Thursday, November 5, 2009

Latest Property News from Ted Hanson

Friday 06 November 2009
Quote of the Week

"The ultimate measure of a man is not where he stands in moments of comfort and convenience, but where he stands at times of challenge and controversy."

~Rev. Dr. Martin Luther King, Jr.~

OCR up to 3.5

The Reserve Bank decided this week to raise the official cash rate (OCR) for the second month in a row.

The move takes the OCR to 3.5 per cent, adding about $45 to the average monthly payment for a typical 25-year, $300,000 mortgage.

In a statement announcing the decision, Reserve Bank Governor Glenn Stevens said that the strong economic conditions in Australia have meant that inflation is not likely to drop as much as previously expected.

Higher dwelling activity and public infrastructure spending are also starting to provide more support to spending.

Inflation has been declining for the past year, but the Reserve Bank Board expects that both CPI and underlying inflation will be consistent with the target in 2010.

"With the risk of serious economic contraction in Australia now having passed, the Board's view is that it is prudent to lessen gradually the degree of monetary stimulus that was put in place when the outlook appeared to be much weaker."

Governor Stevens hinted that there might not be further rises in the near future.

"The adjustments at the October and November meetings will work to increase the sustainability of growth in economic activity and keep inflation consistent with the target over the years ahead", he said.

Home prices rise

House prices in all capital cities have risen over the past twelve months, according to figures released this week by the Australian Bureau of Statistics.

Over the year to September 2009, preliminary estimates show that the price index for established houses for the weighted average of the eight capital cities increased 6.2 per cent.

Annually, house prices rose in Darwin (+12.3 per cent), Melbourne (+8.4 per cent), Canberra (+7.8 per cent), Sydney (+5.9 per cent), Brisbane (+5.6 per cent), Hobart (+5.4 per cent), Perth (+4.4 per cent), and Adelaide (+3.7 per cent).

The movement in the preliminary established house price index between June quarters 2008 and 2009 has been revised from an estimated decrease of 1.4 per cent to an estimated decrease of 0.7 per cent.

Preliminary estimates show the price index for established houses for the weighted average of the eight capital cities increased 4.2 per cent in the September quarter 2009.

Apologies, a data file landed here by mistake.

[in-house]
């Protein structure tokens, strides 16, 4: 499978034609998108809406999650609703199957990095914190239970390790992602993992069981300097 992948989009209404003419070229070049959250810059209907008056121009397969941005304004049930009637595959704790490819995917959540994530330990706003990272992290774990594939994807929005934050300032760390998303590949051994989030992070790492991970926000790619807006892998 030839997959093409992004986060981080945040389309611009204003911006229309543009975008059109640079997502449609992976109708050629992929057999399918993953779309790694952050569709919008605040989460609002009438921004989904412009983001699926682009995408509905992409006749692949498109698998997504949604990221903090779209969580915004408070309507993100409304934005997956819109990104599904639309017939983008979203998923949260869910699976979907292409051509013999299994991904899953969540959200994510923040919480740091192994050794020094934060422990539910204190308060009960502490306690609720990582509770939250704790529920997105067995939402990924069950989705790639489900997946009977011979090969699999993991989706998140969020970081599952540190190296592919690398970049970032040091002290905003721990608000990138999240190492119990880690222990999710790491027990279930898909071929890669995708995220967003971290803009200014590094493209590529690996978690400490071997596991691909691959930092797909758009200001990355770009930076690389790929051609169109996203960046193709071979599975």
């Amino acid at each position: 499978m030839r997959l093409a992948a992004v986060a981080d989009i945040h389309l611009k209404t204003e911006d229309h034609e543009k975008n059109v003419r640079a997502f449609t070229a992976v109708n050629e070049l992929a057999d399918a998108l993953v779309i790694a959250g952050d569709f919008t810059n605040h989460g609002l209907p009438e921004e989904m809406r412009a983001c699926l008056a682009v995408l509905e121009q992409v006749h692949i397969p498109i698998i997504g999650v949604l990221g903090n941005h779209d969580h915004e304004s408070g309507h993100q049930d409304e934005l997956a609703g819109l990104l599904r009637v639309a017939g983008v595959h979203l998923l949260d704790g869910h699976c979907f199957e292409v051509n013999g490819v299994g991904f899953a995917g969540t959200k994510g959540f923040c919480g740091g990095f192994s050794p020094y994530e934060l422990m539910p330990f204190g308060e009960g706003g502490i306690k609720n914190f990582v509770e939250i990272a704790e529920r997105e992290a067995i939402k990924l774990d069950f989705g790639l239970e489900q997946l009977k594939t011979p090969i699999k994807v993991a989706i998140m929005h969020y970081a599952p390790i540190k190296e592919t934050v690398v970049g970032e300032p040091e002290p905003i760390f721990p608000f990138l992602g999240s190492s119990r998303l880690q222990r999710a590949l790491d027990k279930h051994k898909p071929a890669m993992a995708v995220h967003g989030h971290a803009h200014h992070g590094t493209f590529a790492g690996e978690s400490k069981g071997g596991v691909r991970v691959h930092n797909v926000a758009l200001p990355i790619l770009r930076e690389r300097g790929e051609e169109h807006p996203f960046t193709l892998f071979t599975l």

The established house price index increased by 4.3 per cent in Sydney, 4.7 per cent in Melbourne, 4.4 per cent in Brisbane, 1.7 per cent in Adelaide, 4.5 per cent in Perth, 1.8 per cent in Hobart, 3.4 per cent in Darwin, and 4.3 per cent in Canberra.

The movement in the preliminary established house price index between March quarter 2009 and June quarter 2009 has not been revised, showing an estimated increase of 4.2 per cent.

National Architecture Awards announced

Australia's major new arts, theatre and `culture palaces' from Canberra to Melbourne to New York, and the architects who designed them, are among major winners at this year's Australian Institute of Architects' National Architecture Awards.

For the first time in four years, Australia's most prestigious residential award returned to Sydney, with the Robin Boyd Award for Residential Architecture/ Houses going to an innovative house on Sydney's northern beaches - the Freshwater House by young Sydney husband and wife team Tony Chenchow and Stephanie Little of Chenchow Little Architects.

In describing the project, a four-bedroom home for a young family of five on a small 332 sq m site, the jury commended the design for providing "an outstanding solution for an elevated site, and achieves a private compound, screened from the neighbours, yet open and expansive towards an outdoor lawn terrace, the beach and sea."

In a second major win for the couple, Chenchow Little Architects shared the National Award for Small Project Architecture for the Ang House in Sydney's Mosman, with young Victorian firm Bellemo & Cat for their Polygreen House in the Melbourne suburb of Northcote.

In a double scoop for fellow young Sydney-based husband and wife team Rachel Neeson and Nick Murcutt of Neeson Murcutt Architecture, the couple received National Awards for Residential Architecture for two strikingly unique houses in NSW and Victoria - the Whale Beach House at Whale Beach in Sydney and Zac's House at Sorrento on the Mornington Peninsular.

The Frederick Romberg Award for Residential Architecture - Multiple Housing was presented to Melbourne-based practice Wood Marsh for the 22-storey Balencia Apartments on St Kilda Road in Melbourne.